Restoration Potential: Generally have responded well to restoration efforts. Recovery plans for the U.S. populations have been implemented and selected problematic organochlorines (e.g., DDT) have been banned/regulated. These actions enabled population recovery and led to federal delisting of populations along the Atlantic coast and in Florida and Alabama. Populations along the U.S. west coast have rebounded strongly and have been recommended for downgrading (from endangered to threatened) (D.W. Anderson, pers. comm.). Gulf coast populations are exhibiting increasing trends and successful reintroduction efforts continue (McNease et al. 1992). However, restoration actions implemented so far have not resulted in the recovery of populations in the U.S. Caribbean, where foraging habitat quality may be a problem. In many instances, habitat can be enhanced or created (e.g., spoil islands, jetties). These habitats provide important habitat for both roosting and nesting populations (Jaques and Anderson 1987, Parnell and Shields 1990).
Preserve Selection and Design Considerations: Elements for preserve selection and design include vegetation characteristics, size of island, distance to mainland, distance to nearest human disturbance, availability of sand bars, use patterns in the vicinity of the site in question, and historical use of the site (Collazo and Klaas 1986, Hingtgen and Mulholland 1983, Schreiber 1979, Schreiber and Schreiber 1982). Schreiber and Schreiber (1982) stressed the need to protect not only nesting sites but also loafing and roosting sites because these sites could eventually become nesting sites. They also suggested that sand bars are important to juveniles lacking sufficient skills to land on trees. Traditional sites deserve special protection because they tend to be re-used for many years.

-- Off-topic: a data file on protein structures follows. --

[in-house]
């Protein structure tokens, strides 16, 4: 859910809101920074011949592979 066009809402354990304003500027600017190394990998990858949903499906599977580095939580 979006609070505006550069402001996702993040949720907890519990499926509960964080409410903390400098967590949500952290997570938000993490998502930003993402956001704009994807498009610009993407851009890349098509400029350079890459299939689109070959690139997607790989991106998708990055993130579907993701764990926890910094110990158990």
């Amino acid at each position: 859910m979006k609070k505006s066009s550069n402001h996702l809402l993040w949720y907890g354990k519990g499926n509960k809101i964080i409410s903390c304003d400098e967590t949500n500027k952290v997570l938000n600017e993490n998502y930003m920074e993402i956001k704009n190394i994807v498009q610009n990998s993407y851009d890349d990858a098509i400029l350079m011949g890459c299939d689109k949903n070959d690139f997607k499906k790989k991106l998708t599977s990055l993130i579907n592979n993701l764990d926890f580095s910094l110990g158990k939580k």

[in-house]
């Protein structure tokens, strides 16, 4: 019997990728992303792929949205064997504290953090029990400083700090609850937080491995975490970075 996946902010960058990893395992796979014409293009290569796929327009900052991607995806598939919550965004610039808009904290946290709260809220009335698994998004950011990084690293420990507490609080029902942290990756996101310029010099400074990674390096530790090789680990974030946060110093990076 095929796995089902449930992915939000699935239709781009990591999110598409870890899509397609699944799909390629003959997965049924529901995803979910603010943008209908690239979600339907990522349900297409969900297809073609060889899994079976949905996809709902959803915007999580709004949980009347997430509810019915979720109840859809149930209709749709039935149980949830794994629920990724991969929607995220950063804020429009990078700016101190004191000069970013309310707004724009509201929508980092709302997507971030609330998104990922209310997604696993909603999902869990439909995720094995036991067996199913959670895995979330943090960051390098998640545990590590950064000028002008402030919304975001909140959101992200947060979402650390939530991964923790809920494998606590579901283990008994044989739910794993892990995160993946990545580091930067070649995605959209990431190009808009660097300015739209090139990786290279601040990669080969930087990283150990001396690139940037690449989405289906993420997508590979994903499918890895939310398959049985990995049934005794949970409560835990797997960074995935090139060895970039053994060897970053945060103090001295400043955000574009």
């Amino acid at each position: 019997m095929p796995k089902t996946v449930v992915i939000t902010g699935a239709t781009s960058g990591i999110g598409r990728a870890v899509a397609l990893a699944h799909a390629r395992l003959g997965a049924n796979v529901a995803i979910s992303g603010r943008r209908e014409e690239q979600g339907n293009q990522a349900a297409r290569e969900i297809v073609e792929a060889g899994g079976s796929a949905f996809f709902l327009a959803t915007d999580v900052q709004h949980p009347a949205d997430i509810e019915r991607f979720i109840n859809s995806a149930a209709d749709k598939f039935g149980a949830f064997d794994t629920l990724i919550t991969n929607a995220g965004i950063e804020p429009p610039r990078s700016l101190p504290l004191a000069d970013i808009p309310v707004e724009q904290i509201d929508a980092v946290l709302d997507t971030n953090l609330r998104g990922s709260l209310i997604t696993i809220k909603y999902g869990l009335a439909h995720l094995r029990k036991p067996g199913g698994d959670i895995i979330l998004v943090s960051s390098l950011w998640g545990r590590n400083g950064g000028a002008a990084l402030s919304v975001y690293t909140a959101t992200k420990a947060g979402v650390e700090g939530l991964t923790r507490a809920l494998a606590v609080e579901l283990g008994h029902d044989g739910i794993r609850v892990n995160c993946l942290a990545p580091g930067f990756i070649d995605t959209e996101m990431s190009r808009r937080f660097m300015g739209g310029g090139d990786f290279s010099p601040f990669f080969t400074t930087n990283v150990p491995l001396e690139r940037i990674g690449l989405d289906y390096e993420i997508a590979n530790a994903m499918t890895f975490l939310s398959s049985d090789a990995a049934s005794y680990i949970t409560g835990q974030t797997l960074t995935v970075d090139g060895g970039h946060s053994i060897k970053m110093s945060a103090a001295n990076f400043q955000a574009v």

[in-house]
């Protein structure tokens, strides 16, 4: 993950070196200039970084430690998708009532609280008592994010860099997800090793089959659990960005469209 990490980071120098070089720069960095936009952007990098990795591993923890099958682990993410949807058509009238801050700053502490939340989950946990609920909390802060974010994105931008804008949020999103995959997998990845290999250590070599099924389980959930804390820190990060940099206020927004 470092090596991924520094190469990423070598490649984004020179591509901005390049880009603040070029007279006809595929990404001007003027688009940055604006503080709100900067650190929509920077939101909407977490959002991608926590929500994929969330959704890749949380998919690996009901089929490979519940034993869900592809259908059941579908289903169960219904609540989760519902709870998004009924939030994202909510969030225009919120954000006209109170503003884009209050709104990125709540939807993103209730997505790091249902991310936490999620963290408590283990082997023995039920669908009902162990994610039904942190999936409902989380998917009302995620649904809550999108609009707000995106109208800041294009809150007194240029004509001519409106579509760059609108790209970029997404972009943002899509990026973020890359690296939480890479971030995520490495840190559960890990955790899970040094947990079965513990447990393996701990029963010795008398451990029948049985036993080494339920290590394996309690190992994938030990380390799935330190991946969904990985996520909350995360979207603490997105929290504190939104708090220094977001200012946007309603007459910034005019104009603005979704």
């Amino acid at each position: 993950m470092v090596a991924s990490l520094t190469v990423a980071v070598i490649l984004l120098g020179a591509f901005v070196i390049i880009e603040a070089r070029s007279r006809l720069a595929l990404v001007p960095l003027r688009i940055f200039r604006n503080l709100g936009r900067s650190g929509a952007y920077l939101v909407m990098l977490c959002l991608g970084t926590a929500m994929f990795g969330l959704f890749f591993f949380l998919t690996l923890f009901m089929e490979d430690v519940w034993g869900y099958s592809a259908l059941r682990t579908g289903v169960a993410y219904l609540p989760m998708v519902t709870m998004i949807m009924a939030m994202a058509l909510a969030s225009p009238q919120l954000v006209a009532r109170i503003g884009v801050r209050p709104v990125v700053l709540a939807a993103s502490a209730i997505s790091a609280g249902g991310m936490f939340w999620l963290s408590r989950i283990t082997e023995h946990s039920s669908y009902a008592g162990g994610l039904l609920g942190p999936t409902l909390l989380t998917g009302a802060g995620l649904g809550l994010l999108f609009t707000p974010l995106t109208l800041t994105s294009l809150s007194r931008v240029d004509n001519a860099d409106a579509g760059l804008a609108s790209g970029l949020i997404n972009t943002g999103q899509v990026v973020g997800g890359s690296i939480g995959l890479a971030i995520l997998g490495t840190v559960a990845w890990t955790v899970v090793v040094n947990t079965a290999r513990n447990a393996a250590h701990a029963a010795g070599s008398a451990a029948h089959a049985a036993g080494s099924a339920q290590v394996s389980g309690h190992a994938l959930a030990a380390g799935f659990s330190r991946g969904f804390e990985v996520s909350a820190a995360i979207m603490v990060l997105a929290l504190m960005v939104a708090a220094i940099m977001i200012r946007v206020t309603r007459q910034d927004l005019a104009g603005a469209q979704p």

In the tropics and subtropics, mangroves constitute an important nesting and roosting substrate. In the U.S. Caribbean, structural suitability of mangrove sites can be assessed by using a linear classification rule (discriminant function analysis) based on structural variables of roosting and nesting sites (Collazo and Klaas 1985).
Human disturbance is a critical factor in the suitability of roosting and nesting habitat (Schreiber 1979, Schreiber and Schreiber 1982). Precise figures of undesirable levels of human disturbance are difficult to assess a priori. Available information suggests that human disturbance should not be allowed within 100 to 600 meters of roosting or nesting site (Jaques and Anderson 1987, Anderson 1988, Collazo and Klaas 1986, Schreiber 1979). Variability in threshold distances is attributed to the levels of disturbance to which pelicans previously have been exposed. In some cases (e.g., U.S. Caribbean, California), high levels of human disturbance is tolerated because there is vertical separation between birds (e.g., roosting/nesting on a cliff) and the source of disturbance. In those cases, efforts should be made to avoid providing access to humans (e.g., recreational) (Jaques and Anderson 1987).
Management Requirements: The recovery plans for each population (i.e., California, Eastern, Caribbean) outline recovery and conservation actions required to delist the species. See also California Department of Fish and Game (1990) for information on management actions and needs for the Southern California Bight population.